6. Billy (Brian Gagnon) - 3:39
7. Sent Me Away (Brian Gagnon) - 4:08
8. On Revient (Tout Le Temps)  (Jacques Harrisson) - 3:33
9. Sad Song (Brian Gagnon) - 4:15

The Hunt
*Brian Gagnon - Lead Vocals, Bass, Acoustic Guitar
*Jacques Harrisson - Keyboards, Lead Vocals, Flute
*Paul Cockburn - Guitar, Vocals, Bass
*Gerry Mosby - Bass, Keyboards, Vocals
*Paul Kersey - Drums, Percussion

Saturday, March 16, 2024

Sun - Sun (1971-72 australia, impressive prog jazz blues brass rock, 2023 double disc digipak remaster and expanded)

The sole album by Sydney-based jazz rock band SUN, Sun 1972, is a feast for the ears. It has been a much sought after lost gem, now reissued on remastered CD for the first time since the original album release in October 1972. The musicianship is excellent, the songs are engaging and the icing on the cake comes with Renée Geyer’s gorgeous and emotive vocals.

Renée was 18 years old when the band recorded the album, and it’s immediately obvious that she already possessed a distinctive and powerful voice at such an early stage of her career. She had yet to assert herself fully as a stage performer but we can overlook that for now. She was able to handle the jazz mode of the music on her way to establishing her enduring reputation as the Queen of Australian funk and soul. R.I.P. Renée Geyer.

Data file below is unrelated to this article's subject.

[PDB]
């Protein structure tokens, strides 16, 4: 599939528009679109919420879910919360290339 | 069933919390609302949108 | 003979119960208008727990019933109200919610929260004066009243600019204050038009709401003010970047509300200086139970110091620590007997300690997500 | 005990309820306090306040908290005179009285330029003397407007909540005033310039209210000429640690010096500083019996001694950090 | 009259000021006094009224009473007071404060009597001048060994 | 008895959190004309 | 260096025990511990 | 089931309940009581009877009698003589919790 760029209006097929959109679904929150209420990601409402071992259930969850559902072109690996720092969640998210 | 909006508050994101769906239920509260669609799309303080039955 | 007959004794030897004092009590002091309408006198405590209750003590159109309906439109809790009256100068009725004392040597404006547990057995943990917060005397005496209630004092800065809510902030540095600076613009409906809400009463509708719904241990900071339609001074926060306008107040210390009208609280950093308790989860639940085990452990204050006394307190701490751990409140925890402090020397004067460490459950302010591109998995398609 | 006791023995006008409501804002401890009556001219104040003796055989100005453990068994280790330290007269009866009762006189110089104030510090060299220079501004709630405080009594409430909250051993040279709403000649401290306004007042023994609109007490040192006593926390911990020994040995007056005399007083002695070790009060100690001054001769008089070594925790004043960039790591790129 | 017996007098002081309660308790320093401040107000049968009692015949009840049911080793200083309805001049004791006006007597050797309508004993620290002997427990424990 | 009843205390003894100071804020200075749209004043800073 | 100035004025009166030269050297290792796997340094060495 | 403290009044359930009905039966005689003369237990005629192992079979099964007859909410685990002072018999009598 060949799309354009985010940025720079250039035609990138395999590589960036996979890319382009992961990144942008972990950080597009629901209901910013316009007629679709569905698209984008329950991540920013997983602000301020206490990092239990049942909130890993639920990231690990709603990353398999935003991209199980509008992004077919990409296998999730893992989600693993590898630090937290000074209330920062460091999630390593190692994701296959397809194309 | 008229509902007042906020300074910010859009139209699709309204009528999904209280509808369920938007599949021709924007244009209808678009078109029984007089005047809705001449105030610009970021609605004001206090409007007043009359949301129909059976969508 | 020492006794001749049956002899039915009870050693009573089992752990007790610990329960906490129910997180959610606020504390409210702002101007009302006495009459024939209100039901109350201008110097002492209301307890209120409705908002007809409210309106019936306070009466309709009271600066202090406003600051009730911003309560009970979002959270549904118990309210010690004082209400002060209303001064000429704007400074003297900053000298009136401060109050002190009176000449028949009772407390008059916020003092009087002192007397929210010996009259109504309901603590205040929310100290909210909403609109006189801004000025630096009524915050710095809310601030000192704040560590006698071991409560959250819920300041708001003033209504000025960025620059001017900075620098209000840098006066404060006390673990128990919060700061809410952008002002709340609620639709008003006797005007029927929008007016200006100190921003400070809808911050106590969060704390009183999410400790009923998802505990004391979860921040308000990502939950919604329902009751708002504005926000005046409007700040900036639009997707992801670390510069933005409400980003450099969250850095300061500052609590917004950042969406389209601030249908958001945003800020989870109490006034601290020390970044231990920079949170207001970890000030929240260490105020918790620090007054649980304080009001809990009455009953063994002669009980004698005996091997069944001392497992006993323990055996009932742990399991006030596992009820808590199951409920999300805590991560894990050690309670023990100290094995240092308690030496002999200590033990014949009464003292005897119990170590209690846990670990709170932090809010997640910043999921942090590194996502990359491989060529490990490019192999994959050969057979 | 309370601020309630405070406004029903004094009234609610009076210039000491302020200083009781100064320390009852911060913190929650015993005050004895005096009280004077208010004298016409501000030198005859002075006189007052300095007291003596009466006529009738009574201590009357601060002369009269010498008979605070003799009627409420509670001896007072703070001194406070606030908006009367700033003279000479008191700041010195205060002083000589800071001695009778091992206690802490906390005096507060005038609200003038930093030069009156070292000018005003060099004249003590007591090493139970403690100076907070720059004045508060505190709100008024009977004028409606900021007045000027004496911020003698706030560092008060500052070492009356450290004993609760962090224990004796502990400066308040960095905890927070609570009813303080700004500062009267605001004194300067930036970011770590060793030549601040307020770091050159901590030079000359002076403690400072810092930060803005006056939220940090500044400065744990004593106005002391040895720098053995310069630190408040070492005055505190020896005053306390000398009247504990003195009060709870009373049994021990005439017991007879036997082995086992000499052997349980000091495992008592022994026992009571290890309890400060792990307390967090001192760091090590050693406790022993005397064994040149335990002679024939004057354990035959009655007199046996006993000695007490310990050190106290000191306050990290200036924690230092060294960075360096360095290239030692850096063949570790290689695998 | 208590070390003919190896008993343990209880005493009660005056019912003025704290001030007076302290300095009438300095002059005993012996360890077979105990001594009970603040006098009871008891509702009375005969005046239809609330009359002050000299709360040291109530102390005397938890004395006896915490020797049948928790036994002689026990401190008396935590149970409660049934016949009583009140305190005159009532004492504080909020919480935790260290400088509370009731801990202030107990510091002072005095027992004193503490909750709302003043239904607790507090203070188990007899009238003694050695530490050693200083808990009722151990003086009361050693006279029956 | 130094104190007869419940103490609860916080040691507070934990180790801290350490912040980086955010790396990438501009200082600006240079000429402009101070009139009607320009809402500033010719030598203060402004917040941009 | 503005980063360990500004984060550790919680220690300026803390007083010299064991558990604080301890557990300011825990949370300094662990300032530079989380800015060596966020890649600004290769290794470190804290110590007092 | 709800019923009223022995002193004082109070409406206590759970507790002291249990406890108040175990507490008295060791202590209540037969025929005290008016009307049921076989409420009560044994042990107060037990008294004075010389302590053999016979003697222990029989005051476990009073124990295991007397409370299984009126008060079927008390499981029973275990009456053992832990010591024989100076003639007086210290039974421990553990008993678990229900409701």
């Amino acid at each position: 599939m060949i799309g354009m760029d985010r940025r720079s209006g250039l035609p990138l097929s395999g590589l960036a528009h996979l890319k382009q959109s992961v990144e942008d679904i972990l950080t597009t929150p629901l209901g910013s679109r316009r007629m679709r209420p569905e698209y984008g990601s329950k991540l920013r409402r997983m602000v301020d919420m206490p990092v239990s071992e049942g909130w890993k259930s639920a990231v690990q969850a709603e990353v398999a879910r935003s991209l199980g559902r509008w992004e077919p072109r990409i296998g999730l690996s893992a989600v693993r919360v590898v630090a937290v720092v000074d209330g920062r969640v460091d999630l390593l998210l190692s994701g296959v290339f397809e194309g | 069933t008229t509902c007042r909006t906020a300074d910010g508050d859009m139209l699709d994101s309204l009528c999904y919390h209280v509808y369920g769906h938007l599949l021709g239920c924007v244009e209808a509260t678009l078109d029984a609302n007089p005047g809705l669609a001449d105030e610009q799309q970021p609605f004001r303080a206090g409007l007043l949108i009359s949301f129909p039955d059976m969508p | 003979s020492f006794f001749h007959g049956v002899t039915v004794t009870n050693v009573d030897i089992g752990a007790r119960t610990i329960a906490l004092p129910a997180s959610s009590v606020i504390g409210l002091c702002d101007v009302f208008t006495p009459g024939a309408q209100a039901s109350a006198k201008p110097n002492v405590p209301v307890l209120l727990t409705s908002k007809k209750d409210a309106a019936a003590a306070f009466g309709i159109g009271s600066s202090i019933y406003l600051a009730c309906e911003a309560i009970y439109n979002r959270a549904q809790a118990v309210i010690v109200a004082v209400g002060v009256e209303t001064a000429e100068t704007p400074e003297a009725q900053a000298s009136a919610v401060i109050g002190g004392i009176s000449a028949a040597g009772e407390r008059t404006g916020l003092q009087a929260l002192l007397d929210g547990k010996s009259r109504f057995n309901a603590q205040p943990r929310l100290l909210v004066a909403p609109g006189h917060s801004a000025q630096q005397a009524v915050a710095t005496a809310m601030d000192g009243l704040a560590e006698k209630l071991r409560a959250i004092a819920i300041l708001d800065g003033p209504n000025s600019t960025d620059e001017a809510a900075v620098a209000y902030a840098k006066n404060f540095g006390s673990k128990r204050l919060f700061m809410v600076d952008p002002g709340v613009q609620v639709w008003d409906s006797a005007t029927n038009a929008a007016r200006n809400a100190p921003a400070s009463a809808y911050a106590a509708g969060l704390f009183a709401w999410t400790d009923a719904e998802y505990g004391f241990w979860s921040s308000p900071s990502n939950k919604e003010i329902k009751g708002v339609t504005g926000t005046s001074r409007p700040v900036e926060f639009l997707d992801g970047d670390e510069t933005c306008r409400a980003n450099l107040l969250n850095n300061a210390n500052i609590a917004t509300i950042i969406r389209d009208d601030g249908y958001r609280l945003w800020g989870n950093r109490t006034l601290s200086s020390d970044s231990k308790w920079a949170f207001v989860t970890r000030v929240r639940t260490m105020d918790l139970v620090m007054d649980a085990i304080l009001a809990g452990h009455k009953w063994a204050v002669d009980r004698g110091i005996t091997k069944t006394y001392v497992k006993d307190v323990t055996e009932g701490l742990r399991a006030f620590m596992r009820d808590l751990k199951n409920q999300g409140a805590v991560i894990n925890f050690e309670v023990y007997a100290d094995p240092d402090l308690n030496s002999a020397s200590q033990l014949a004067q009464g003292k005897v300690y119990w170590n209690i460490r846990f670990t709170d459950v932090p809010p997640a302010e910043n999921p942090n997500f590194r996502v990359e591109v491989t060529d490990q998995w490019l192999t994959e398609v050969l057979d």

Rehearsal Tapes (1971-1972) issued on the ETT Imprint label. SUN existed between 1971 and 1974, with the core membership comprising Keith Shadwick (sax, flute), Henry Correy (bass), Garry Norwell (drums) and George Alamanza (electric piano). The group’s roots extended back to 1968 and blues band Spoonful (aka Spoonful of Soul), from Wollongong, NSW. By 1971, arch jazz enthusiast Keith Shadwick was steering the band in a more exploratory, adventurous avant-garde direction.